The hypothesis that COVID-19 might have originated as the result of a scientific experiment has shone a spotlight on the safety protocols of the work carried out at the world’s most secure laboratories. While the evidence that links the coronavirus to the Wuhan Institute of Virology has rendered the hypothesis a highly improbable one, a number of experts still want tougher controls on such facilities amid fears that accidental leaks could potentially spark the next pandemic.

The Wuhan lab belongs to the most secure class of laboratories, commonly referred to as biosafety level 4 (BSL-4). BSL-4 labs are rare, but a small number do exist in the US and around the world. A BSL-4 lab consists of work with highly dangerous and ‘exotic’ microbes. Infections caused by these types of microbes are frequently fatal as there are no treatments or vaccines. There are 59 such facilities across the world, but there are no binding international standards for safe, secure and responsible work.

Will the current controversy surrounding the origin of the coronavirus open up a debate regarding how the world should enforce international scientific research safeguards? Or will we accept living in a world where these measures simply can’t be enforced? And in a broader context, will this lead to some kind of scientific and academic embargo?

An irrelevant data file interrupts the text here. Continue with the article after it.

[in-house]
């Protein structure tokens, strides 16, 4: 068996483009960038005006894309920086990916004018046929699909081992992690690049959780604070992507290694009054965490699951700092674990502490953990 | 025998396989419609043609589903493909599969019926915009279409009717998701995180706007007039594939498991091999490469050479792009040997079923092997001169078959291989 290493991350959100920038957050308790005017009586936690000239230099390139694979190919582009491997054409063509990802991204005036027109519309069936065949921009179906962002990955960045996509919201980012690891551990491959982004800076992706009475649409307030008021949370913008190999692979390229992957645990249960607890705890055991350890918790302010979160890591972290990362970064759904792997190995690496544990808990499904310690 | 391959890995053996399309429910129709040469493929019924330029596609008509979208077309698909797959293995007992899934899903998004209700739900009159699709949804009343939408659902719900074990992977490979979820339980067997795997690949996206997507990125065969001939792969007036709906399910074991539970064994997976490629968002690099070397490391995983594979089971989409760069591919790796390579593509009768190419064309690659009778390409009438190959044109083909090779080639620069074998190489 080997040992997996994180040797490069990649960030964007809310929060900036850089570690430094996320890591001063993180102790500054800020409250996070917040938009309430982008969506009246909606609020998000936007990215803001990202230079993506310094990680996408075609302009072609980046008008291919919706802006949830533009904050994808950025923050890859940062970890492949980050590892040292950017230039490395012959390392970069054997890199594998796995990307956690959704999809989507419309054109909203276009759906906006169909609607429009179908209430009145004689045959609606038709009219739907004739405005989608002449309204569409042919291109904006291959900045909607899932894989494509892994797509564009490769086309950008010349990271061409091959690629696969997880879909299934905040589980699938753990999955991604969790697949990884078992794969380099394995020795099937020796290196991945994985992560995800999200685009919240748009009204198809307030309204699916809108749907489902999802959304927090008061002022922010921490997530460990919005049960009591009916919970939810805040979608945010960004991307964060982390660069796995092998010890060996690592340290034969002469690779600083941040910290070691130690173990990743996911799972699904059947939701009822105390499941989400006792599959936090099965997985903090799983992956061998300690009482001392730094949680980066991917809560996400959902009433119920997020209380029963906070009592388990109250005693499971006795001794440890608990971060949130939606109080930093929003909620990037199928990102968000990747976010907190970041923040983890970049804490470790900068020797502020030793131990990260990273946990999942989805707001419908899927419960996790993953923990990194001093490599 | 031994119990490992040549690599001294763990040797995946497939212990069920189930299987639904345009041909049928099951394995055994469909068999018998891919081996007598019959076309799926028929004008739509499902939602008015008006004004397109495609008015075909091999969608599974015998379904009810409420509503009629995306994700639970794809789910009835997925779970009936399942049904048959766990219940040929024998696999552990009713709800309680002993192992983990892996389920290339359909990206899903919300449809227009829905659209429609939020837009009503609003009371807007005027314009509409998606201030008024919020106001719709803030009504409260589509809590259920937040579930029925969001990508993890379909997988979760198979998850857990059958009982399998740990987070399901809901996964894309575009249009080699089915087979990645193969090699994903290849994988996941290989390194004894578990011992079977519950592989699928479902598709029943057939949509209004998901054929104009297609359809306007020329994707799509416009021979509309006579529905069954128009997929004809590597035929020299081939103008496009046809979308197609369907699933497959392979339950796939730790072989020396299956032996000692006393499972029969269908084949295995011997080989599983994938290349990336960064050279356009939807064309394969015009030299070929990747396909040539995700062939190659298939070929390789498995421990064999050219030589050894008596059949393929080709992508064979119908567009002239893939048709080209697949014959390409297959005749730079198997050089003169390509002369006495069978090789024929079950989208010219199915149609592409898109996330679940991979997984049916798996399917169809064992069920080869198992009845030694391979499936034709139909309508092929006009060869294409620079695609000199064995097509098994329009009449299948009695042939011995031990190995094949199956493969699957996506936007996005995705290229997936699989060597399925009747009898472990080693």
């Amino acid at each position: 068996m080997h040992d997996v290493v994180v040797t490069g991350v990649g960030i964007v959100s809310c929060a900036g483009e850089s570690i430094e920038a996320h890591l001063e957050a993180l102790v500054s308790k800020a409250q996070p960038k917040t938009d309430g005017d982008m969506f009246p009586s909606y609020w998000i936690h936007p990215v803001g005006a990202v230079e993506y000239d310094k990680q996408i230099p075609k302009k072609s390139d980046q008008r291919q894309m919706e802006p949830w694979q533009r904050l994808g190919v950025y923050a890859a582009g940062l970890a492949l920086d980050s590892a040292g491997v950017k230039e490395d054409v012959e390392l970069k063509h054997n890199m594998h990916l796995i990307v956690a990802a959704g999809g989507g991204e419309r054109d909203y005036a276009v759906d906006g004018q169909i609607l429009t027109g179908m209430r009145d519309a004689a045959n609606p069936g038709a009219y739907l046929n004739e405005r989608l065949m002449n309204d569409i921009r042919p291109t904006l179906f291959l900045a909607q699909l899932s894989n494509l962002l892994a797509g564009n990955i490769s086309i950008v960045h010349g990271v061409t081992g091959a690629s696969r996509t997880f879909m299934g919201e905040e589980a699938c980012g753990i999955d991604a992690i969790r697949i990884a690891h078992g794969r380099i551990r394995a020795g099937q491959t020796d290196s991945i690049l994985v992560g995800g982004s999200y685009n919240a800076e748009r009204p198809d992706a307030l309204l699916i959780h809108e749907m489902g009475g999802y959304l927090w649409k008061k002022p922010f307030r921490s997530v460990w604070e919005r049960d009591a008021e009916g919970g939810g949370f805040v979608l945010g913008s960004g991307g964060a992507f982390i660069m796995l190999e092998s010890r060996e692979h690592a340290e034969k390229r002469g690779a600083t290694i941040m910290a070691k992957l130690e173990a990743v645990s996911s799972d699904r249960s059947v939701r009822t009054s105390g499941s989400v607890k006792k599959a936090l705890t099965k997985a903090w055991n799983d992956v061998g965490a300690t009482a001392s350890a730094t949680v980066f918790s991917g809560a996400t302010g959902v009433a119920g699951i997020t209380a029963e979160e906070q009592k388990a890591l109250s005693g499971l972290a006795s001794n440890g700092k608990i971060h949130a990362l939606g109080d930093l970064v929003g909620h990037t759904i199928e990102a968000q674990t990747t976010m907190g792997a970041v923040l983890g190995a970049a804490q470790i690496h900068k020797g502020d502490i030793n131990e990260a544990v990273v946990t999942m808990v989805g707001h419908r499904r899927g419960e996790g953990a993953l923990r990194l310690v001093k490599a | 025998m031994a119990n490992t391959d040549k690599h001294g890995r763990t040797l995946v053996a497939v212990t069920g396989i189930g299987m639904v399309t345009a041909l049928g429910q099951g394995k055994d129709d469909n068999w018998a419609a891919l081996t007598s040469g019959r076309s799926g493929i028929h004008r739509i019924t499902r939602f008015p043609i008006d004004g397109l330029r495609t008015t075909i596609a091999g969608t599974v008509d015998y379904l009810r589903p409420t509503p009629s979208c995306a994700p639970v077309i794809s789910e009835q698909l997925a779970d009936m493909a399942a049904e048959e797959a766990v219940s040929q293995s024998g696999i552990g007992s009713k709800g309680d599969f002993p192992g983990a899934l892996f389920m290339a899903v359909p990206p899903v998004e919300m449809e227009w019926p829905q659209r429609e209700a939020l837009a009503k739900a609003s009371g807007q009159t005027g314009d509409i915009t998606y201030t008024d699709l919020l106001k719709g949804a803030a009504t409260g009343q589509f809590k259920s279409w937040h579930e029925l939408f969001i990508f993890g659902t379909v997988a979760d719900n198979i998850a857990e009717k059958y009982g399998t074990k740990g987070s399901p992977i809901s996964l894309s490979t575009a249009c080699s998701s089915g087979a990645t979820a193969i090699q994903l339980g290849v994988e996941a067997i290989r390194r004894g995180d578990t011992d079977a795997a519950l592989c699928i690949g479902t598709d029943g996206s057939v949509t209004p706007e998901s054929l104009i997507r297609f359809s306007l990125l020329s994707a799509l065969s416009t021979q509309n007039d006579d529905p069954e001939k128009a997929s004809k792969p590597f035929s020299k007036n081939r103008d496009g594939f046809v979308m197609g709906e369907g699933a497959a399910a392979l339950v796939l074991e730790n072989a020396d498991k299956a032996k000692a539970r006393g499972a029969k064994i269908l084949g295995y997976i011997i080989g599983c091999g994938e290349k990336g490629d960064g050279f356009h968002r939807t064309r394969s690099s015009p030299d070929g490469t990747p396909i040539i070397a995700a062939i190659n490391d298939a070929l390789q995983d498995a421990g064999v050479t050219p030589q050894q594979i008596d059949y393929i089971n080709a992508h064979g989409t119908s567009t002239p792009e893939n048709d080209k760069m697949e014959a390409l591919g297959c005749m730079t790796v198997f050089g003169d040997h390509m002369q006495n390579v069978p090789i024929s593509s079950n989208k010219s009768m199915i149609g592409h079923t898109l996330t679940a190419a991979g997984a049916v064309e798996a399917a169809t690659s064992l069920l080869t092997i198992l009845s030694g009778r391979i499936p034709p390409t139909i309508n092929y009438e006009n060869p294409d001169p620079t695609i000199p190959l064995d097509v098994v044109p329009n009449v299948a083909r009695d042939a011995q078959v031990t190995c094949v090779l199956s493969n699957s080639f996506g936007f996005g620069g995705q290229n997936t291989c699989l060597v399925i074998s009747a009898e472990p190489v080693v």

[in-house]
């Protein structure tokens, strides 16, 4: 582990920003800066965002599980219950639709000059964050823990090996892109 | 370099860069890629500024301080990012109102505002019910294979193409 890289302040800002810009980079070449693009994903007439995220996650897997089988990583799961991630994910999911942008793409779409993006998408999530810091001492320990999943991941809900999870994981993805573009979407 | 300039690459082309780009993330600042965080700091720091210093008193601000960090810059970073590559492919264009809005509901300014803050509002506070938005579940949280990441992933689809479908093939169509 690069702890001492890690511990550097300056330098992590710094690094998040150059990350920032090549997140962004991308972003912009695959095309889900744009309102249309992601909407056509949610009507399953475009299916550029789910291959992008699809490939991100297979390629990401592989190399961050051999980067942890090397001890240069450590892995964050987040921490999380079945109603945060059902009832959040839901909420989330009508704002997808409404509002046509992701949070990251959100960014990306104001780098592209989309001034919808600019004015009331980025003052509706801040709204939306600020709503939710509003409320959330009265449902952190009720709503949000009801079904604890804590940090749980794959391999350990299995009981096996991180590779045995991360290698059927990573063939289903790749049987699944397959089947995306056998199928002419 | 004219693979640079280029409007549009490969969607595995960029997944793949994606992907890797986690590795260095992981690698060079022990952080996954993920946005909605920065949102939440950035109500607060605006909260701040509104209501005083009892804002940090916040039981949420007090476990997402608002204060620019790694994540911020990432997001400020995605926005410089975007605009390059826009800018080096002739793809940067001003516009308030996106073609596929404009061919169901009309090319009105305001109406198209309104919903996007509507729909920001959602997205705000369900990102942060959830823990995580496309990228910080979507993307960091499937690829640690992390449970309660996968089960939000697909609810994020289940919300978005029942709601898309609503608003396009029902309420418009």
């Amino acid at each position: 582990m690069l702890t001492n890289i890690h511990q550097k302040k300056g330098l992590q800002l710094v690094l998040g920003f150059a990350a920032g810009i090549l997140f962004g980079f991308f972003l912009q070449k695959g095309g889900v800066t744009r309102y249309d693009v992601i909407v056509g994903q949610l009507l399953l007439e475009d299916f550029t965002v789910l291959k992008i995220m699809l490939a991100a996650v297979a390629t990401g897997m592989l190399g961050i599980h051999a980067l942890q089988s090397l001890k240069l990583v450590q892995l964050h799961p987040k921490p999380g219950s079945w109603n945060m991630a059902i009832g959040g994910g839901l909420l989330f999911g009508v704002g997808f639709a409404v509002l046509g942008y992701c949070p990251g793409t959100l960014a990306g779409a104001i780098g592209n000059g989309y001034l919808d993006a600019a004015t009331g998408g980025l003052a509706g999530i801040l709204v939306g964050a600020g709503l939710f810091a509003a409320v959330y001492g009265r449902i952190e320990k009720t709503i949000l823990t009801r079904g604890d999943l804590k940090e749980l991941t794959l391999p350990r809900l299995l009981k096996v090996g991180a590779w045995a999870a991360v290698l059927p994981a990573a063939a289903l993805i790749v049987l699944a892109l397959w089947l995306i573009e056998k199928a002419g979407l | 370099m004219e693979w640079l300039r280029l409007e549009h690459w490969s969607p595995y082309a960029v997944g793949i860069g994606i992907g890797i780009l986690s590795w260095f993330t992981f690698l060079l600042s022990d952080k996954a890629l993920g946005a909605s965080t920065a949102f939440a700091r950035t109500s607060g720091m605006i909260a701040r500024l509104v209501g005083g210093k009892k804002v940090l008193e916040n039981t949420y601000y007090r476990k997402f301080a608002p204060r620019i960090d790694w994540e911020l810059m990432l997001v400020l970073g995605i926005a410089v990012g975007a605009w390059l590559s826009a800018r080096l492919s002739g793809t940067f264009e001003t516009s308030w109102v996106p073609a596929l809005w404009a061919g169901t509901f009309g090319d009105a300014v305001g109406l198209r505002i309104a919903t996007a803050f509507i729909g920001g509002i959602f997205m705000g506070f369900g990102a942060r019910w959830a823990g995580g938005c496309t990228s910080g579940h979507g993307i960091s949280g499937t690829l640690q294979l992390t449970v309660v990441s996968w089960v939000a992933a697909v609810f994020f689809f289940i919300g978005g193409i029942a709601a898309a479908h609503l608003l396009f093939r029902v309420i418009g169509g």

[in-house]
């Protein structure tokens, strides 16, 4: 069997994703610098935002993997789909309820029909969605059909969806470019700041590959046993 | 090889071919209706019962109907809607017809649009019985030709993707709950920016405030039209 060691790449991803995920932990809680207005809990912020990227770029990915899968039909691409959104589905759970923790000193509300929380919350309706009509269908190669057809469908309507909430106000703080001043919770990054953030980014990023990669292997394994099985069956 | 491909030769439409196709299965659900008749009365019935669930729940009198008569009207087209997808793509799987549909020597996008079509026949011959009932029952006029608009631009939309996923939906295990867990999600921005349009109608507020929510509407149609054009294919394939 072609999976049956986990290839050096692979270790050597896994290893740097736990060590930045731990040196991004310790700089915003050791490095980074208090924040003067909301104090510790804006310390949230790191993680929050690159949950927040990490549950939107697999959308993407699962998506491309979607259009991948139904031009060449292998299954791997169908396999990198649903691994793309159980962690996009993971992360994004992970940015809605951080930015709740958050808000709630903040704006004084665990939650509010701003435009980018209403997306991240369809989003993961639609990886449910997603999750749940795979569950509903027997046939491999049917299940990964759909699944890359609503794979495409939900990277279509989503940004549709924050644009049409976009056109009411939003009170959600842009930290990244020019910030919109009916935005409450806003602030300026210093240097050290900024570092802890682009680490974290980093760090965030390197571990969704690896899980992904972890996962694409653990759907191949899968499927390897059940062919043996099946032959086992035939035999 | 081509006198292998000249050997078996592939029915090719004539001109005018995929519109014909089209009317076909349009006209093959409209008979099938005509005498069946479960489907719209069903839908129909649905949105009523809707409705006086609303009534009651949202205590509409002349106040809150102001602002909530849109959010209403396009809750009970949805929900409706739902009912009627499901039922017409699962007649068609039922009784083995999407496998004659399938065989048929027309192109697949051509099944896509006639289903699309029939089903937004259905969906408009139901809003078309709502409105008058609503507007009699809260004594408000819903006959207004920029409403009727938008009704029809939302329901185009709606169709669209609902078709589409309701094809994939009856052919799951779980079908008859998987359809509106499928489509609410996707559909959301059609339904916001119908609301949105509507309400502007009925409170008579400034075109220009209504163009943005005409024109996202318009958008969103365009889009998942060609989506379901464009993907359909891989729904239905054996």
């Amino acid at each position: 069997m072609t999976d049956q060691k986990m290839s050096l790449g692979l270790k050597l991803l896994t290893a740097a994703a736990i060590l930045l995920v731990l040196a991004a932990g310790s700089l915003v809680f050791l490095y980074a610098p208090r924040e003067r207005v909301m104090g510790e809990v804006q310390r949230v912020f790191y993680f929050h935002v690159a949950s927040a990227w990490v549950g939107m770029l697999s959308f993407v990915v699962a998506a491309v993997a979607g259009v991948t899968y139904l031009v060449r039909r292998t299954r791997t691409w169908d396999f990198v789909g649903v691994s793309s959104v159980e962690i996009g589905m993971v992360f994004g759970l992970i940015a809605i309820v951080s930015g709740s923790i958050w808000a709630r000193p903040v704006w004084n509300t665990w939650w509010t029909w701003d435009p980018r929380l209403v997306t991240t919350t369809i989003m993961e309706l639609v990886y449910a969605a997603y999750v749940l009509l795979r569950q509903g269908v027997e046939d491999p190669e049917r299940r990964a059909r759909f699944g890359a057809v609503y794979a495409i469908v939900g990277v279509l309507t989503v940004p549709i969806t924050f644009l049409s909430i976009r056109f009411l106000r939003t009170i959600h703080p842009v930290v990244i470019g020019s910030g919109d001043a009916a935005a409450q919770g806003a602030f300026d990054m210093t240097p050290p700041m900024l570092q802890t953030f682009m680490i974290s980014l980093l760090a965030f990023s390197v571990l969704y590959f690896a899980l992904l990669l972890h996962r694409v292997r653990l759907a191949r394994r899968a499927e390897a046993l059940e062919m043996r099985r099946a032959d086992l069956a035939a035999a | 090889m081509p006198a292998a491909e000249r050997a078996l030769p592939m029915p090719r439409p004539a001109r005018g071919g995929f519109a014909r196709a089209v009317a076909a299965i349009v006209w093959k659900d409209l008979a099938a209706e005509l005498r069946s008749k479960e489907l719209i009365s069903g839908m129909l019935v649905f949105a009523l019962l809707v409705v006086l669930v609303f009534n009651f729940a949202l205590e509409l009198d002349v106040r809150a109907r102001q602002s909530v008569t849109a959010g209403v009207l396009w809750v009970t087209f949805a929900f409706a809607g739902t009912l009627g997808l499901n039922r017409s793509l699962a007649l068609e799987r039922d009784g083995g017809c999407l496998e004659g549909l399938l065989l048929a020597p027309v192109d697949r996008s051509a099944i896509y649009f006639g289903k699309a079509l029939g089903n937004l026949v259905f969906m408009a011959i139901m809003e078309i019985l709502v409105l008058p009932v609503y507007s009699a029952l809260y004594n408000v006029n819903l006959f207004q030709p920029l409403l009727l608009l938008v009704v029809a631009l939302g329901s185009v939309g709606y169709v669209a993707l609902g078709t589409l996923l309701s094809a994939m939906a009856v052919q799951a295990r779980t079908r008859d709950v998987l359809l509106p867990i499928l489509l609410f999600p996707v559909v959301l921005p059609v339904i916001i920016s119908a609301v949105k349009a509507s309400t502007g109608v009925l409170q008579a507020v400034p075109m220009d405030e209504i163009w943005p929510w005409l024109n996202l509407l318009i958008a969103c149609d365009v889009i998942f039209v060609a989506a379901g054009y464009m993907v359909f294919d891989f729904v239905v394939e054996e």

If findings do suggest that the virus did somehow originate from a lab, it could spell the end of funding for international scientific research. Cross border concerns aside, this debate could also affect scientists on their own home front as the potential risks and fears associated with scientific hubris begins to mounts.

While the possibility that the COVID-19 virus was engineered is indeed small, the lack of conclusive information and evidence will undoubtedly lead to conspiracy theories, unrest and further upheavals as we attempt to return to a ‘normal’ that no longer exists. If there is even a microscopic chance that the COVID-19 virus was engineered in the capacity of gain of function research to be more transmissible and lethal–then the broader implications of scientific study itself may well come under query and careful scrutiny.

photo of woman with stethoscope hanging on the back of her neck

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